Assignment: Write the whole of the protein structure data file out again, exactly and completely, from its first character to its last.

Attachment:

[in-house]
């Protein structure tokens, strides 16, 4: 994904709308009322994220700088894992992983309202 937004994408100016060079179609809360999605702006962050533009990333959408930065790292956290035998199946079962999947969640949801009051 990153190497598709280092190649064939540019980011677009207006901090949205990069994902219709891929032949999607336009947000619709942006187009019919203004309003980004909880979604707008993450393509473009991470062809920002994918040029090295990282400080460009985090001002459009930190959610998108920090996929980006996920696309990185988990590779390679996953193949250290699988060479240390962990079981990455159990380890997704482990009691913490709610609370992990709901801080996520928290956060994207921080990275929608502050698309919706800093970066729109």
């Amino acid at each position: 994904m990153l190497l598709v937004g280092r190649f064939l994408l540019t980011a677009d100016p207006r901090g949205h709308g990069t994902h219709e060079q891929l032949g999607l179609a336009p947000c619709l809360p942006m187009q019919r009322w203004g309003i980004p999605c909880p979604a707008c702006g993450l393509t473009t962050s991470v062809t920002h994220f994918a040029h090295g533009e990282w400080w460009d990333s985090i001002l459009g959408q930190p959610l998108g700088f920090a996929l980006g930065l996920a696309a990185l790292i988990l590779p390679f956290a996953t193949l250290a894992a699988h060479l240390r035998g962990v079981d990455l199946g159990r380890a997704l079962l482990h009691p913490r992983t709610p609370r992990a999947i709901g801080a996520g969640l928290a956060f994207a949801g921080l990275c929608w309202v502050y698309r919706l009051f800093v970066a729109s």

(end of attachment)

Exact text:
[in-house]
């Protein structure tokens, strides 16, 4: 994904709308009322994220700088894992992983309202 937004994408100016060079179609809360999605702006962050533009990333959408930065790292956290035998199946079962999947969640949801009051 990153190497598709280092190649064939540019980011677009207006901090949205990069994902219709891929032949999607336009947000619709942006187009019919203004309003980004909880979604707008993450393509473009991470062809920002994918040029090295990282400080460009985090001002459009930190959610998108920090996929980006996920696309990185988990590779390679996953193949250290699988060479240390962990079981990455159990380890997704482990009691913490709610609370992990709901801080996520928290956060994207921080990275929608502050698309919706800093970066729109």
């Amino acid at each position: 994904m990153l190497l598709v937004g280092r190649f064939l994408l540019t980011a677009d100016p207006r901090g949205h709308g990069t994902h219709e060079q891929l032949g999607l179609a336009p947000c619709l809360p942006m187009q019919r009322w203004g309003i980004p999605c909880p979604a707008c702006g993450l393509t473009t962050s991470v062809t920002h994220f994918a040029h090295g533009e990282w400080w460009d990333s985090i001002l459009g959408q930190p959610l998108g700088f920090a996929l980006g930065l996920a696309a990185l790292i988990l590779p390679f956290a996953t193949l250290a894992a699988h060479l240390r035998g962990v079981d990455l199946g159990r380890a997704l079962l482990h009691p913490r992983t709610p609370r992990a999947i709901g801080a996520g969640l928290a956060f994207a949801g921080l990275c929608w309202v502050y698309r919706l009051f800093v970066a729109s």